Spring is finally here this month!
Though it’s a very exciting thought to start planting everything in the garden RIGHT NOW! Try hold off a little longer with planting any summer crops as New Zealand spring can be very unpredictable and a rogue frost could ruin all your hard work. Now is a good time to really ensure your soil is in top-notch condition, pack it full with lovely organic materials so your garden is ready for when it is planting time.
Sow from seed this month: Beetroot, broccoli, radishes, coriander, celery, carrots, silver beet, spring onions, radish, peas, broad beans, spinach, turnips
Sow from seedlings this month: broccoli, cauliflower, asparagus, cabbage, potatoes, silverbeet, spinach, kohl rabi, kale
Prepare your soil
Winter is tough on the old soil, so add in lost nutrients by piling on more organic matter and mulch. This can be aged manure, dead leaves, chopped seaweed, spent plants (chopped up). Adding on a thick layer of mulch will help keep those nutrients in your soil, and as spring warms into summer, it will help conserve water.
Spring Clean around the garden
Pick up any dead leaves or plant debris and chuck them in the compost. Take this time to do some weeding too as the soft spring soil should make it a bit easier to pull them out. If your compost isn’t a hot compost, invasive weeds might grow back if put in there. Fix that problem by making a weedy tea with them instead. Chuck them in a bucket, fill with water and let them steep for a couple of weeks. Then, you’ll have a lovely liquid fertiliser to use on your spring plants.
Quick Sow Spring Seeds
September/October can be a little bit of a lull period in the garden, food wise. There’s not an awful lot to harvest from winter as you’ll be emptying your garden beds for summer crops. I like to use this time to direct sow quick growers like radishes, baby turnips, and beetroot (where I use the leaves in salads as I wait for the actual root to grow). Some of these can be harvested in as little as 30 days so you can at least have something fresh to harvest while you wait.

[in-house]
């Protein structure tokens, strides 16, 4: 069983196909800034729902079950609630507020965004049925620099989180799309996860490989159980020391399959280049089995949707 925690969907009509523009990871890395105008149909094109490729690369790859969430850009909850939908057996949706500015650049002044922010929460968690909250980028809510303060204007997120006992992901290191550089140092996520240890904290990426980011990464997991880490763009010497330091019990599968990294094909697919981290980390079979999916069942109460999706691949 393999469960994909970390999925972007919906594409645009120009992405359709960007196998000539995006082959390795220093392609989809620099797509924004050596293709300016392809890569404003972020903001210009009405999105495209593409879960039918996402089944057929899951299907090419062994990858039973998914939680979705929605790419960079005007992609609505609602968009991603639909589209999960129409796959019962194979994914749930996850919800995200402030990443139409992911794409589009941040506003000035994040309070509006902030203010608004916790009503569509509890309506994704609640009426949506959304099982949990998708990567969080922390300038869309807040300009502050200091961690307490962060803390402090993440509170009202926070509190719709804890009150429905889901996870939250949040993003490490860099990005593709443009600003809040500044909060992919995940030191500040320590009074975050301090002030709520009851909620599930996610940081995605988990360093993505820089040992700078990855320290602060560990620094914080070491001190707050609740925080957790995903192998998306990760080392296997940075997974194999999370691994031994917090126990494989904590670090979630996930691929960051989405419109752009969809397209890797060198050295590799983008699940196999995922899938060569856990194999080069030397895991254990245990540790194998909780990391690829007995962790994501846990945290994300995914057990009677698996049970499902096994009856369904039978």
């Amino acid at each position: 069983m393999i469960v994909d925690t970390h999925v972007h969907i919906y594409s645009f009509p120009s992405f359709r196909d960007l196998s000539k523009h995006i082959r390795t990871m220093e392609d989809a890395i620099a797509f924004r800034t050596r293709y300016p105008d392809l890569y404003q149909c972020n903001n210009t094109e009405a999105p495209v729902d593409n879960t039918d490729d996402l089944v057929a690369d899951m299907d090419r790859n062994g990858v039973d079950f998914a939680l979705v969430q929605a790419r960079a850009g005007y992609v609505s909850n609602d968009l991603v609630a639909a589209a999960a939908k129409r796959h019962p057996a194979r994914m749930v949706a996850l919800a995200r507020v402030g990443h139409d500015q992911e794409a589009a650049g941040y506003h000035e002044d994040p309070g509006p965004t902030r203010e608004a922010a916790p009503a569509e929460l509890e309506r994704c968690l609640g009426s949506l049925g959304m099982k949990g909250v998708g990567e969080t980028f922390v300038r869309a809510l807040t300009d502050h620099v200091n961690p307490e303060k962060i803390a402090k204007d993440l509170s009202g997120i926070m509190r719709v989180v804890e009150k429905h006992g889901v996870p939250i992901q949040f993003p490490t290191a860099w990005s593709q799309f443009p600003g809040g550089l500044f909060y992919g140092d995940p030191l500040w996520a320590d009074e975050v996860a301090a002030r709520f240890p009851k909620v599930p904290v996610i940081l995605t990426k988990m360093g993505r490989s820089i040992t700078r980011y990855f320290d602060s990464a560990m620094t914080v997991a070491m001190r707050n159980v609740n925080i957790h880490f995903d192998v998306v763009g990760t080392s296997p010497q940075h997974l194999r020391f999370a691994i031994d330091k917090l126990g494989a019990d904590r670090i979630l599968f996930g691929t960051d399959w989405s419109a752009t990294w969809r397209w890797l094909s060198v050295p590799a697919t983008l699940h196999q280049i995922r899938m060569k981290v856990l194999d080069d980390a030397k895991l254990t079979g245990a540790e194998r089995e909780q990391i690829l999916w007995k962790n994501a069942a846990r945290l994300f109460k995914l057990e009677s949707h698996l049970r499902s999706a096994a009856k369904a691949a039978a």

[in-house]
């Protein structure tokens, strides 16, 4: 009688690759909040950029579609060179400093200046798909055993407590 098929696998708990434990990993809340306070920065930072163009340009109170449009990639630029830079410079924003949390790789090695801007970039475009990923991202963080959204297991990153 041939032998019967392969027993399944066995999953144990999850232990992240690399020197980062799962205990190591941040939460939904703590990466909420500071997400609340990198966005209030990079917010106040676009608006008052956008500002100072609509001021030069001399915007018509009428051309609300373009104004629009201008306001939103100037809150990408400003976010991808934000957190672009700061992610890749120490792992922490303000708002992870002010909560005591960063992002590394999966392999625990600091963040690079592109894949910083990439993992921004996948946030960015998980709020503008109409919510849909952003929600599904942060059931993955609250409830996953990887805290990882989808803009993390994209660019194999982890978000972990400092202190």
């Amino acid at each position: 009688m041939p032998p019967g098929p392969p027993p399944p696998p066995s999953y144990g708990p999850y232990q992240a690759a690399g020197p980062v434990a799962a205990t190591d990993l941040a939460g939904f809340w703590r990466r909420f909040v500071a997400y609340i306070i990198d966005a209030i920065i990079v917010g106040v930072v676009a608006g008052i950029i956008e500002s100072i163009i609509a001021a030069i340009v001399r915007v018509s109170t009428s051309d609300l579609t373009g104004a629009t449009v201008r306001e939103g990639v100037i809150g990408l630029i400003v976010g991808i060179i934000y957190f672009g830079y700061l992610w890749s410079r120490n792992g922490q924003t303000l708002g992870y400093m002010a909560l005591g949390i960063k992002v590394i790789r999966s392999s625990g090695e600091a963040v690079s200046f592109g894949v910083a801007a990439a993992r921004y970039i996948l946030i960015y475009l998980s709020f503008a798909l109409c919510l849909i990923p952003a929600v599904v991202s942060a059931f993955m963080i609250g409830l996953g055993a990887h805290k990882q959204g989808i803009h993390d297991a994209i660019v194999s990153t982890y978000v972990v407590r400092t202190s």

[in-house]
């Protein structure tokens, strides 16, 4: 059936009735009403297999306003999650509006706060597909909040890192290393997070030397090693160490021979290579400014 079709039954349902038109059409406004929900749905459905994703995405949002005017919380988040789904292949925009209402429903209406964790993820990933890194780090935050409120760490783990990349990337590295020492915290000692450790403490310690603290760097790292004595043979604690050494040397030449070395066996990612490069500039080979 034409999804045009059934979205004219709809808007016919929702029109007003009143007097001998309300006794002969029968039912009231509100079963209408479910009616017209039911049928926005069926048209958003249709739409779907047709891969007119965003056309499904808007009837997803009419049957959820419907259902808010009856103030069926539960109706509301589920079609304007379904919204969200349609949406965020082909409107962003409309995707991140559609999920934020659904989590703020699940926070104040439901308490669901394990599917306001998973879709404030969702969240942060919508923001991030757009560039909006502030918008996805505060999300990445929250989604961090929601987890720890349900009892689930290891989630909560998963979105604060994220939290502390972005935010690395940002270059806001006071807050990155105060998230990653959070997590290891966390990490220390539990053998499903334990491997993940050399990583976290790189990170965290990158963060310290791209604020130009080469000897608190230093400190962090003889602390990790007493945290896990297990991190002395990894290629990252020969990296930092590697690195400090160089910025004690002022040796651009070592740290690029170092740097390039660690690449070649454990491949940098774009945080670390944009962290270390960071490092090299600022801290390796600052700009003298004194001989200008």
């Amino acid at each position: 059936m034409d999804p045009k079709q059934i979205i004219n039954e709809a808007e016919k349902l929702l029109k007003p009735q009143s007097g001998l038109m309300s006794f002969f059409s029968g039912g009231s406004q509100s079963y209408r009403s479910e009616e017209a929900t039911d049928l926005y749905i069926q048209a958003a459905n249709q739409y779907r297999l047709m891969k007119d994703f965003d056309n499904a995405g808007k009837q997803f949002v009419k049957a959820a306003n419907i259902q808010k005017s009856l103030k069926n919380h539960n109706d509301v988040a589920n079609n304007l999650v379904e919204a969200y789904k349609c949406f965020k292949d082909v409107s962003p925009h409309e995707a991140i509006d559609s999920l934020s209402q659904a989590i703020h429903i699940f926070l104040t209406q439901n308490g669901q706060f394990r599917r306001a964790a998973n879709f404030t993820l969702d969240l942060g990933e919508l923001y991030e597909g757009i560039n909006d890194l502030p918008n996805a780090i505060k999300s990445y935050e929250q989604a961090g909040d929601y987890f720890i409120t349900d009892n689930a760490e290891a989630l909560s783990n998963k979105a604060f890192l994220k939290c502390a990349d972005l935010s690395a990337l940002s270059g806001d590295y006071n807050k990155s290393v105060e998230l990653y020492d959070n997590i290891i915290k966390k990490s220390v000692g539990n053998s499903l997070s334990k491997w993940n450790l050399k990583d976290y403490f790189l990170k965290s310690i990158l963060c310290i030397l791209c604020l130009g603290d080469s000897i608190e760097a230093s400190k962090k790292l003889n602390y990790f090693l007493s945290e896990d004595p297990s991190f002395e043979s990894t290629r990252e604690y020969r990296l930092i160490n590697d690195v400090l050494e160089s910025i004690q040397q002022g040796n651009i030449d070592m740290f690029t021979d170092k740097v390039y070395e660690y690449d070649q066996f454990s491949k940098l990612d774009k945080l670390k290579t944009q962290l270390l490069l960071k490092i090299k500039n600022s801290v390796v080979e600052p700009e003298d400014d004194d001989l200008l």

Feed existing plants
Feed your garlic and your rhubarb now, both are heavy feeders! For rhubarb, apply some compost and well-rotted manure around the crown of the plant to feed it and retain moisture. Feed your garlic with a fertilizer high in nitrogen, such as aged manure. Add some to a watering can and water around the roots of your garlic so your garlic can take up the nutrients quickly.
Strawberries and all other berries can be fed now too in preparation for a summer full of berries. Aged, well-rotted manure is such a helpful friend in the garden to do this job. Then mulch!
Check the soil around your deciduous trees and see if it needs attention. The rough winter weather can play havoc with the earth. Add compost if you need to around the base of the tree (make sure it doesn’t touch the trunk). Mulch your fruit trees.
Let your plants bloom
Some of your winter crops may be flowering now. If you want to give the bees a treat or you want to save seeds for next year, let them flower away. Let the flowers of whatever plant you’re seed saving from, dry out on the plant and then remove them and place in a brown paper bag. After drying them out further for another week or so, inside, give the bag a good shake to remove the seeds from the seed head. Label the bag and store in an airtight bag until you want to plant.
Some plants like parsley or coriander are excellent self-seeders so you can just the let the plant do its thing and new plants will pop up next season.
Have your broad beans been flowering but there are no beans in sight? Each little flower needs to be pollinated and because of the cooler weather, the honeybees aren’t as active and it’s a big job for the bumble bees! We can try and attract more bees to our garden by planting beneficial flowers that bees love. Read more here –> Beneficial flowers in the garden.
Start Seedlings Inside
Tomatoes, eggplants, chilis… these can all be started inside now so you can get ahead when it’s time to plant them out. Traditionally labour weekend is a safe bet to plant them out as the risk of frost is gone. For help starting seedlings inside, read more here—> Starting seedlings indoor.
Plant potatoes now so you have fresh spuds for Christmas! Generally, you can harvest potatoes after they have flowered and died back but not all potatoes flower so this is not a sure-fire method. Keep dates of when you planted your potatoes and what variety and then go from there.
I have listed a few common types and their harvesting times.
- Rocket- 60-70 days, this a quick growing variety
- Cliff Kidney- 60-90 days (depending on baby potatoes or if you want bigger ones)
- Agria- 150 days for fully matured potatoes
- Jersey Benne- 60-70 days, another quick growing variety
- Highlander- 80-90 days
- Red rascal- 90 days
- Swift- 70 days
- Liseta- 90 days
- Purple Passion- 70-80 days